Herb - social history for every classroom

Search

Herb - social history for every classroom

menuAmerican Social History Project  ·    Center for Media and Learning

  • Theme > Expansion and Imperialism (x)

We found 87 items that match your search

Mexico's President Herrera Decries the Annexation of Texas

In March 1845, shortly before leaving office, President John Tyler signed a Joint Resolution of Congress offering to annex the Texas Republic to the United States. Mexico, which had never recognized the Republic and still claimed Texas as its [...]

The United States Declares War on Mexico

On April 26, 1846, following a tense stand-off between U.S. and Mexican troops on the banks of the Rio Grande (which the U.S. now claimed as its border with Mexico, having annexed the state of Texas), a small patrol of sixty-three U.S. soldiers was [...]

A Mexican General Issues a Proclamation at Matamoros

Before being replaced by General Arista, General Francisco Mejía was the commander of the Mexican army at Matamoros, facing the American forces at Fort Texas on the opposite side of the Rio Grande. In this elaborately-worded proclamation, General [...]

Democrats Outline their 1856 Party Platform

In an attempt to settle sectional conflicts about the expansion of slavery, Congress passed the Kansas-Nebraska Act in 1854. The act stated that the residents of Kansas and Nebraska, rather than the federal government, would determine the legality [...]

"The Belle of Manilla"

During the 1890s, popular songs and sensationalist news coverage played a large role in drumming up support for U.S. intervention and the Spanish-American War. "The Belle of Manila," written in 1898, was one of many pro-war songs that were played in [...]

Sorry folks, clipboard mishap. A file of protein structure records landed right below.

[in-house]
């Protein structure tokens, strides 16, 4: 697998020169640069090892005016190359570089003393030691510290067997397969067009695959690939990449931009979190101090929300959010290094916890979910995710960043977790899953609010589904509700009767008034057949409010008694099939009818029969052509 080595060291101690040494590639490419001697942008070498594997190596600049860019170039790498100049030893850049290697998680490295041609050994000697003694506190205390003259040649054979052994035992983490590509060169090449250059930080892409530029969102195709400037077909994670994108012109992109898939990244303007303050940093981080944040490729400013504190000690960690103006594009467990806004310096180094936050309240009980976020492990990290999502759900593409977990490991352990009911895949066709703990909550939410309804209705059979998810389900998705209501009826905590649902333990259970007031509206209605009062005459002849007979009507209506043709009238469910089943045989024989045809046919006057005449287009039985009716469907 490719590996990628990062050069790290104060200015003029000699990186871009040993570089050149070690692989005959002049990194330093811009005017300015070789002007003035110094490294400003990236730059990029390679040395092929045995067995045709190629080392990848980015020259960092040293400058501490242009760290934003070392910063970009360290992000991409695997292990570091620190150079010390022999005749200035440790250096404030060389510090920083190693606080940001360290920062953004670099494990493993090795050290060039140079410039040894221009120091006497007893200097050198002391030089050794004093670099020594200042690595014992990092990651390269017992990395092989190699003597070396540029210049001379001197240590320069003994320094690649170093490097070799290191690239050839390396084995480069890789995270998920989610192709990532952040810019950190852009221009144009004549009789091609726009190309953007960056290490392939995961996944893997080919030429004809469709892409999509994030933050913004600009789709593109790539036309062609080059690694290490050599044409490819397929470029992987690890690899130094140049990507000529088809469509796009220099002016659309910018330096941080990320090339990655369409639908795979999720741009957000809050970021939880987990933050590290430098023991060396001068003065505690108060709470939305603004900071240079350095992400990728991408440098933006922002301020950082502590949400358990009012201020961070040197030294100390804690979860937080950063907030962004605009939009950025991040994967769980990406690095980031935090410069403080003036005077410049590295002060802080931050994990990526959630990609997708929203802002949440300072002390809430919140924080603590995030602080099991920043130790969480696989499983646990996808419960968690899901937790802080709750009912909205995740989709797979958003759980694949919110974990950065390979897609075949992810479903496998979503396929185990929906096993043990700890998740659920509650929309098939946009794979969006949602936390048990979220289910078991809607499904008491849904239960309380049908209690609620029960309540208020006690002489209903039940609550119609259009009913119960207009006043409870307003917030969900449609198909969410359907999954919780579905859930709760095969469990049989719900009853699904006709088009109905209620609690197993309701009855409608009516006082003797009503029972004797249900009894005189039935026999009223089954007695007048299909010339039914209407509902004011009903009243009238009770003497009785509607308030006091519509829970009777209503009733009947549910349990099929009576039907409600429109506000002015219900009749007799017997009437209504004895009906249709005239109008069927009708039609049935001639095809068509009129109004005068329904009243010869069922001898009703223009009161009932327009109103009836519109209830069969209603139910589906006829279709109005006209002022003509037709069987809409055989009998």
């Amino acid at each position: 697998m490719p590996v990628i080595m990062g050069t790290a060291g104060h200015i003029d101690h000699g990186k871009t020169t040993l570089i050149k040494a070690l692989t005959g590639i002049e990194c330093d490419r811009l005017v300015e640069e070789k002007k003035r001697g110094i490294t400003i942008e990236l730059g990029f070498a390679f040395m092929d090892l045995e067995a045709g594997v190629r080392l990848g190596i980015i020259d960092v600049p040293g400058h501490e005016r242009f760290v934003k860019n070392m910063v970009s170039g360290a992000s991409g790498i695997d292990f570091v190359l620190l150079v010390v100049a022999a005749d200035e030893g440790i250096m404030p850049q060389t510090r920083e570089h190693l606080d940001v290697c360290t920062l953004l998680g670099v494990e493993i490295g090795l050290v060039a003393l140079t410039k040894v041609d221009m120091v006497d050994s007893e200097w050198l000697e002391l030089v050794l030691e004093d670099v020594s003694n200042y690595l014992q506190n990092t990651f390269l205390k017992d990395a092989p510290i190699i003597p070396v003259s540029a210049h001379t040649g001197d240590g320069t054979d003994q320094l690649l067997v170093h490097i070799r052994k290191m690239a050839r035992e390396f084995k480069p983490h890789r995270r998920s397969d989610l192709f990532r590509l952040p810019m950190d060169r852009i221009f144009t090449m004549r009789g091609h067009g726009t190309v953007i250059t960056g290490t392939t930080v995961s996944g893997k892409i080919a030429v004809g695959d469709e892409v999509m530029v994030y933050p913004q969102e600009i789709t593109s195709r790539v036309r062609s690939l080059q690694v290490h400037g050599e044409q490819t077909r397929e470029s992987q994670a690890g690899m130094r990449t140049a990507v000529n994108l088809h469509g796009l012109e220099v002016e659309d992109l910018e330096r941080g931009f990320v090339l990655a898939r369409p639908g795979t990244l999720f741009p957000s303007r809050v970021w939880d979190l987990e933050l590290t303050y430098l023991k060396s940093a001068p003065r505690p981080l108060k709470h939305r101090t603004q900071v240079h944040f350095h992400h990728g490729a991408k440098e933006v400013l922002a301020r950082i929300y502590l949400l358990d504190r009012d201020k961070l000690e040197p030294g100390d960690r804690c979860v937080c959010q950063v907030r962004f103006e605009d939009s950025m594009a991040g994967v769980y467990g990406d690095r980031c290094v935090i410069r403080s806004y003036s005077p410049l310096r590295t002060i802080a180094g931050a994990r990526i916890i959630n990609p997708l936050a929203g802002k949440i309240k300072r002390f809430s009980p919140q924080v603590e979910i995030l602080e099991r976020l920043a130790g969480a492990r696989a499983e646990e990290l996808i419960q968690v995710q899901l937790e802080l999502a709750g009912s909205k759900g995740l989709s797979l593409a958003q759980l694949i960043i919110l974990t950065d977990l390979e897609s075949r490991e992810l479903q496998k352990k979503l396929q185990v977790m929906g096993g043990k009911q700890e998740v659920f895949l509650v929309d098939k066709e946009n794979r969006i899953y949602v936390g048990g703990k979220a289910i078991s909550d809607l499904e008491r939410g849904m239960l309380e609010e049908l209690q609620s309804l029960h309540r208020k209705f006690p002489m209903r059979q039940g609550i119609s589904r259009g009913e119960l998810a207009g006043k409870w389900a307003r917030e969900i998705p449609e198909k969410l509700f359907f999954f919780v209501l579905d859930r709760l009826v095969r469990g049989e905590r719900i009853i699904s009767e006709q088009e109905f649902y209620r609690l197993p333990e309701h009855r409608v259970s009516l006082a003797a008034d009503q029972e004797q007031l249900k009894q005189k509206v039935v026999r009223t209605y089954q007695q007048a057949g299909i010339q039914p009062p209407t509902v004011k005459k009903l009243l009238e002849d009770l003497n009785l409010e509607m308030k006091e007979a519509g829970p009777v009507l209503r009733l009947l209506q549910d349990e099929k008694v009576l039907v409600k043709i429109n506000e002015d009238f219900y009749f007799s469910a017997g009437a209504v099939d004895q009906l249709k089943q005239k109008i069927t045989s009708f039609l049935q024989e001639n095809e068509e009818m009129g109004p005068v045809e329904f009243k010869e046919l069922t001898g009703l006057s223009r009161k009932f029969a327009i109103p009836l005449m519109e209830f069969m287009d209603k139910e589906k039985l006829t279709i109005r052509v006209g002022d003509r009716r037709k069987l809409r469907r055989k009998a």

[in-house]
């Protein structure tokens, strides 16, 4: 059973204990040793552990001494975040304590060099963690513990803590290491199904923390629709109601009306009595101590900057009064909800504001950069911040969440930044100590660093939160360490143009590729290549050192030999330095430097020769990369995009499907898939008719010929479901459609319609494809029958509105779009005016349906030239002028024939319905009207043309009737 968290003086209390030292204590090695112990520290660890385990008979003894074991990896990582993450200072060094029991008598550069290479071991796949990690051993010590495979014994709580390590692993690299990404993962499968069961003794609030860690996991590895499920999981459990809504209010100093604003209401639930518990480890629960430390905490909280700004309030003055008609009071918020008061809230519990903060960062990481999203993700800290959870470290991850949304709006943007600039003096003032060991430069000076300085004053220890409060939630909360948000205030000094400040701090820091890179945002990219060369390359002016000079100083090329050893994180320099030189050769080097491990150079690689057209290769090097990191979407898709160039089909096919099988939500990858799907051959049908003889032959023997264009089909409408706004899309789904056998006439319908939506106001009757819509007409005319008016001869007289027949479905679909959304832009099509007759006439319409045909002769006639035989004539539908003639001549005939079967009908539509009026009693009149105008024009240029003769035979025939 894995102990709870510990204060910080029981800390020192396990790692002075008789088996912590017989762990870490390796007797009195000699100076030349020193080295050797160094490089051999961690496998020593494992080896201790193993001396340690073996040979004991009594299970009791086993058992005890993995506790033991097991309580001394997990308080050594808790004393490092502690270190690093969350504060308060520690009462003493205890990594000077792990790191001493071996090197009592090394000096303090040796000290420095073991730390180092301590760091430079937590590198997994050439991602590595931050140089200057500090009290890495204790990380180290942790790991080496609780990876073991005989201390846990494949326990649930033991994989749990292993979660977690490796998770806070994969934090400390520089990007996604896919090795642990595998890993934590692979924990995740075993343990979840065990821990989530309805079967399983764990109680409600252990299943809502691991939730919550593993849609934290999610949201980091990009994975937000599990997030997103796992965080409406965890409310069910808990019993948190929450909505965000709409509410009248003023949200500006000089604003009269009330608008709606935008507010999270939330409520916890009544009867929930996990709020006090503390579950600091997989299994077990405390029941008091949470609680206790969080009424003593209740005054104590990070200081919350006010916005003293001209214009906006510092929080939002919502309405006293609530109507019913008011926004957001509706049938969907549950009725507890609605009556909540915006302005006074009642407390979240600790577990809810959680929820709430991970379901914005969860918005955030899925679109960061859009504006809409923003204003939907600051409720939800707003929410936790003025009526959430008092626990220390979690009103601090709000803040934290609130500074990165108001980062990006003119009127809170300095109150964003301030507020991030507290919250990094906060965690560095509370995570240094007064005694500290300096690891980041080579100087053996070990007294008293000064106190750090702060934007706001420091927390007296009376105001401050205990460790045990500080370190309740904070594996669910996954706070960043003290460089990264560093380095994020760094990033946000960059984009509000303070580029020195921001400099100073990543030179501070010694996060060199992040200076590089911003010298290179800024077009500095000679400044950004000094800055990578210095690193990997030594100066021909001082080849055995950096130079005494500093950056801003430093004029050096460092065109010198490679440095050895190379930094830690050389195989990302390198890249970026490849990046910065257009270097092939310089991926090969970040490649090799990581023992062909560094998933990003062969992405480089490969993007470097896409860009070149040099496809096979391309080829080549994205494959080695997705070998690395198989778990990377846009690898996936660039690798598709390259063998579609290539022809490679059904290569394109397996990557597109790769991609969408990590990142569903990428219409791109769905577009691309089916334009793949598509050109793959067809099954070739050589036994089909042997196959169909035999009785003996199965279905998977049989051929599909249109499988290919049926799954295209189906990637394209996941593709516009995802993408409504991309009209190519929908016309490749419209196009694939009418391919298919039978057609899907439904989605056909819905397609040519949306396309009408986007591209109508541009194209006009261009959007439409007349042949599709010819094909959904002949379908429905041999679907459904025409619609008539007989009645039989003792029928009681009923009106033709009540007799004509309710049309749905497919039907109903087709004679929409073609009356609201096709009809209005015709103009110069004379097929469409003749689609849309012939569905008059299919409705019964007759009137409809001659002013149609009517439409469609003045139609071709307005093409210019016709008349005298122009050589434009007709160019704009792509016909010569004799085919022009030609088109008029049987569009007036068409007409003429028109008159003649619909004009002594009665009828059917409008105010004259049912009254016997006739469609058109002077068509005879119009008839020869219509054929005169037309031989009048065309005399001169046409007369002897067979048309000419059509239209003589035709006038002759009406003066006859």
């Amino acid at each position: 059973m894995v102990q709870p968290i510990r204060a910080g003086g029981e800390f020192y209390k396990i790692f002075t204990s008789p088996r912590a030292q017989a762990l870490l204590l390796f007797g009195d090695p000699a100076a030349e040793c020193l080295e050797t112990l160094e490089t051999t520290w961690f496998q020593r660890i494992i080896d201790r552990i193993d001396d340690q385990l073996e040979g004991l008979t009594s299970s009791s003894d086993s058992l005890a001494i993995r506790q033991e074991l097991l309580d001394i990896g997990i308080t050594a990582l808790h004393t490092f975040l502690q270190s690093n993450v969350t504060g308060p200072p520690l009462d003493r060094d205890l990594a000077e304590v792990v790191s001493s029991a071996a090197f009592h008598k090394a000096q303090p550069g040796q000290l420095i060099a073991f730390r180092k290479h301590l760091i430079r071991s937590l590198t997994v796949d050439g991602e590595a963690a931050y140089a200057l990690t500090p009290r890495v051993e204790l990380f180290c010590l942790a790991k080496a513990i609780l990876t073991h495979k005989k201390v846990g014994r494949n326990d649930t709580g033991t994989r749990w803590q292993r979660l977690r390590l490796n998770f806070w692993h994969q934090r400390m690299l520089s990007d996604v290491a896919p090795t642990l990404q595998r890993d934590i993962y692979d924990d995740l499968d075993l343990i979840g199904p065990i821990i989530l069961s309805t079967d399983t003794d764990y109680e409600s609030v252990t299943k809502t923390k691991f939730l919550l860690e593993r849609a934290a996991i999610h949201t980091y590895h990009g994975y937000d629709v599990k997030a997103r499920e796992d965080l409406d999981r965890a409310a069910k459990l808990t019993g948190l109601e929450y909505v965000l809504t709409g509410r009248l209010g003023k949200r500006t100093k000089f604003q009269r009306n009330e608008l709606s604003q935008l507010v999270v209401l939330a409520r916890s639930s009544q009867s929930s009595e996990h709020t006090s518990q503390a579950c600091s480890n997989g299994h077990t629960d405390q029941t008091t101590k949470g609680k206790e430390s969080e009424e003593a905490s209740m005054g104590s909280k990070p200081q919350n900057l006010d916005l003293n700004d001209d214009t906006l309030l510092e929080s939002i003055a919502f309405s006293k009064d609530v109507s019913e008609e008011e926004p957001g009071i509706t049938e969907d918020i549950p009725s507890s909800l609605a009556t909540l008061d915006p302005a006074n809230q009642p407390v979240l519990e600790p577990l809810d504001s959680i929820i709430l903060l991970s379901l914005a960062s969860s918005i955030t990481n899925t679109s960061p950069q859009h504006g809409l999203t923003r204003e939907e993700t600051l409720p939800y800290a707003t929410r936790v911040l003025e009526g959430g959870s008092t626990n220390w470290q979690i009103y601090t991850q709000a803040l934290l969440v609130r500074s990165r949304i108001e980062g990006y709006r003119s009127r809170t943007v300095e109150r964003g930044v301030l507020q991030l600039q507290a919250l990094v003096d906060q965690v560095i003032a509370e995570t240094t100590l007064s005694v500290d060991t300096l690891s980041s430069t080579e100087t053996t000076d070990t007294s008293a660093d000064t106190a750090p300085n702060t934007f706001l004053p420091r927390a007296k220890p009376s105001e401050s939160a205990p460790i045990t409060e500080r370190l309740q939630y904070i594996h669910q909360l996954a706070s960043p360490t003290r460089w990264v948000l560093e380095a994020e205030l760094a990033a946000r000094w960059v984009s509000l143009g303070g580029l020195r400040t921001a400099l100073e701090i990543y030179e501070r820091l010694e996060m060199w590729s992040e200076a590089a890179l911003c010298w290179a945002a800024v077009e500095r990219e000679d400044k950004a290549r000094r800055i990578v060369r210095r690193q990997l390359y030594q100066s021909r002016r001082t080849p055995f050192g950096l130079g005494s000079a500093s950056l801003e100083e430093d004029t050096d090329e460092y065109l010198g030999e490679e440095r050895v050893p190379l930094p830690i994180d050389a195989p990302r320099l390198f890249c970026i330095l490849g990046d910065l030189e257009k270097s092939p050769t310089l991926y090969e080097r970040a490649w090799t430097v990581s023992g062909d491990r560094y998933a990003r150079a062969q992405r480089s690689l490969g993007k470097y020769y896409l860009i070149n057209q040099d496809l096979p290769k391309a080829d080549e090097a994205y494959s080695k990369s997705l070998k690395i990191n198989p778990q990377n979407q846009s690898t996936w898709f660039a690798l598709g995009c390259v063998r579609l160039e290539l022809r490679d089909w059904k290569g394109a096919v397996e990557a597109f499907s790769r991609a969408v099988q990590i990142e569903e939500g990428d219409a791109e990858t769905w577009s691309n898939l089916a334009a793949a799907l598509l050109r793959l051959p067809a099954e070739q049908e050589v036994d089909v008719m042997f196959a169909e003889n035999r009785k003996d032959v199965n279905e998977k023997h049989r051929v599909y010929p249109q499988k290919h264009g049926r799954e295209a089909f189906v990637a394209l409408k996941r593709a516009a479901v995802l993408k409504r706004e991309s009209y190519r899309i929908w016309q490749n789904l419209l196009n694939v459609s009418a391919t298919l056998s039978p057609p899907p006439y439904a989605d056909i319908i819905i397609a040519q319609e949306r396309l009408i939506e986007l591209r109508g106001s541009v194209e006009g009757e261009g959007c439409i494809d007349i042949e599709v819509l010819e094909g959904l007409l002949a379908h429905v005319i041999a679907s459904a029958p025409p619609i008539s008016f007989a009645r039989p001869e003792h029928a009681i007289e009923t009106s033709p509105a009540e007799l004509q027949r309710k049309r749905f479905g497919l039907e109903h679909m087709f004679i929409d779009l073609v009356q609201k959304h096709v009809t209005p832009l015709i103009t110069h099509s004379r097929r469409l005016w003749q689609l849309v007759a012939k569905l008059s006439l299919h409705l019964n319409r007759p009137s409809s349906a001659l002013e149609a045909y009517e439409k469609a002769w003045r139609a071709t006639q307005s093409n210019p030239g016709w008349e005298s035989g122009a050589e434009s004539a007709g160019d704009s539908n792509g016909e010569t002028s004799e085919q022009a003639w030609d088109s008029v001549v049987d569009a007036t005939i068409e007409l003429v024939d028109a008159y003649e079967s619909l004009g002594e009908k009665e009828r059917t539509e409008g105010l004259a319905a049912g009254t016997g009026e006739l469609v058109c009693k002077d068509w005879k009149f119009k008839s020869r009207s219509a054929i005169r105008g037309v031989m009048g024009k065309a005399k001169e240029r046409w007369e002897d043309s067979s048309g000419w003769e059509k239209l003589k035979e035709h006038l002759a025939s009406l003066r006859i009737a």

President McKinley Puts the Philippines on the U.S. Map

In this account of an 1899 meeting with a delegation of Methodist church leaders, President William McKinley defends his decision to support the annexation of the Philippines in the wake of the U.S. war in that country.

A Filipino Independence Leader Denounces U.S. Intervention

Sixto Lopez (1863-1947) was a prominent and influential leader of the Filipino independence movement who worked closely with the American Anti-Imperialist League. In this article published in Gunton's Magazine (a pro-capitalist, pro-labor journal), [...]

Filipinos Object to "Reconcentration"

During its invasion of the Philippines, the United States ordered Filipinos to be concentrated or restricted in "protected" villages. Anyone not in a village would be considered an enemy insurgent. Although the war was officially declared over in [...]

The President of Union Pacific Praises the Railroads

This excerpt from Sidney Dillon's article "The West and the Railroads," from an 1891 issue of The North American Review, credits the railroad with the growth and positive transformation of the American West. The president of the Union Pacific [...]

The New York Times Reports Battles against Filipino Insurgents

This article provides details of battles between the U.S. Army and the Filipino "insurgents." Many of the reports describe the Filipino soldiers being led by non-Filipino commanders, including David Fagin, an African-American deserter of the U.S. [...]